Jan 02: Jordan Castillo Price shares her experience of re-releasing books.
Jan 03: Mara Ismine wonders how important is continuity in fiction?
Jan 04: Jen shares her favourite Rom Com movies.
Jan 05: Karenna Colcroft introduces her unusual werewolf.
Jan 06: Stevie Carroll takes us on a pictorial tour of her favourite locations.
Jan 07: Tinnean quotes Jack Benny on age.
Jan 07: Josie makes a brave leap into a scary sport.
Jan 08: Elin Gregory finds inspiration at every turn.

Check up on:
Prior years fun HERE and
The 2012 Guest schedule HERE.

Want to join in but missed the original call? Email me at clarelondon11 AT yahoo.co.uk and I'll happily find you a space ♥

NOTE: most pictures chosen by me and credited where known, others may be used without direct permission, please contact me with any queries/concerns.



( 28 comments — Leave a comment )
Jan. 14th, 2012 04:12 pm (UTC)
I've not seen any of those films, but I too cried when King Kong was killed. He was just misunderstood.

I cry during kids animation movies, only to get the raised eyebrow from my own kid when she was small. Heartless I tell you. What's with kid's movies having so much sadness anyway?

I cried during Titanic, but not because of Kate and what's his name, I didn't really care about them. The scene where the mother knows her children are going to die and she tries to get them to sleep so they won't be afraid when it happens rips me up. Gah! I hated that movie, mostly because of that scene. LOL I tend not to watch movies that make me cry now, more sci fi and action which tend to have less sentimentality as a rule.
Jan. 14th, 2012 08:56 pm (UTC)
I've never watched Titanic - not my cup of tea. The classic Cochrane line regarding that film was uttered by Mr C who, after watching it on TV said, "That would put you off cruises for life!"

I think (like the examples given above) children's films can be incredibly tear inducing. Just look at Dumbo or Bambi!
Jan. 15th, 2012 02:58 pm (UTC)
I cried at that bit in Titanic too. It was totally embarrassing because I was at my in-laws during Christmas Day and it was the family afternoon film. My FIL laughed at me for being so sentimental. I so cross with that woman and wanted to tell her do something to save her kids other than accept they were all going to drown. Crass sentimentality at its worst, but it worked on me :).
Jan. 16th, 2012 02:41 am (UTC)
I was an embarrassing mess when King Kong was killed. Luckily my ex and I were the only ones in the theater. There's just something hideous about a magnificent creature destroyed by some jerk's greed that feels too real for me.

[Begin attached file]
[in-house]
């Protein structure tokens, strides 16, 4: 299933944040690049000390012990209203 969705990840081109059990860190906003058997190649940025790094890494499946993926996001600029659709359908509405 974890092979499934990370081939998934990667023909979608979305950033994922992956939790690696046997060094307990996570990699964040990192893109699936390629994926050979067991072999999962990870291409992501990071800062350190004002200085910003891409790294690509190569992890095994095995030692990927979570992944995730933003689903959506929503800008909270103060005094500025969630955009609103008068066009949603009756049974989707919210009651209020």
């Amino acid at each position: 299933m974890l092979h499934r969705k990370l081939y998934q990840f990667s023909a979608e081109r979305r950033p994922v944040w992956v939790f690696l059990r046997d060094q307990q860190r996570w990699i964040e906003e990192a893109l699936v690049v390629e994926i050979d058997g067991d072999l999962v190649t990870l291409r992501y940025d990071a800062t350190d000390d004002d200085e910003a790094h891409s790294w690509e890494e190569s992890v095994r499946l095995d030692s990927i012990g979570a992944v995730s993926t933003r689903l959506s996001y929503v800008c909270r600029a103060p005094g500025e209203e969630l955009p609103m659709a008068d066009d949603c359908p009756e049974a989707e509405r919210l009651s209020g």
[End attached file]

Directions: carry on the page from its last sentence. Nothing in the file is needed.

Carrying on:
Jan. 16th, 2012 11:27 am (UTC)
*nods* Abso-blooming-lutely!
Jan. 14th, 2012 07:11 pm (UTC)
I blub just hearing the music for Champions. I'll cry several times during the Lord of the Rings movies, but especially when Pippin sings as Faramir leads his men out to certain death. Oh and Gandalf and the Rohirrim charging down the ridiculously steep hill into the battle of Helm's Deep. Yeah, especially that too. And Boromir's death. And the very end of course. And... basically it's a two boxes of hankies job that one.

And of course I cried like a baby when Spock died, and then, I confess, I cried even harder for the Enterprise at the end of Star Trek III.

I've never cried as much at any movie as I did at Shadowlands. Not only because it's obviously a very sad story in itself, but because it was only a few months after my mother had died from cancer too. I probably shouldn't have gone to see it, but it was quite cathartic too. Around the same time I remember seeing a thing on Channel 4 I think, which was a monologue by an American writer, about his wife's death from breast cancer and that was so moving I still think of it as having been an important part of my grieving process for my mother, because of the emotion it released.
Jan. 14th, 2012 09:09 pm (UTC)
Oh that music. The way it swells - they always have it on SPOTY somewhere and it makes me snivelly. And, like you, I cried when Pippin sings (and when Theoden died).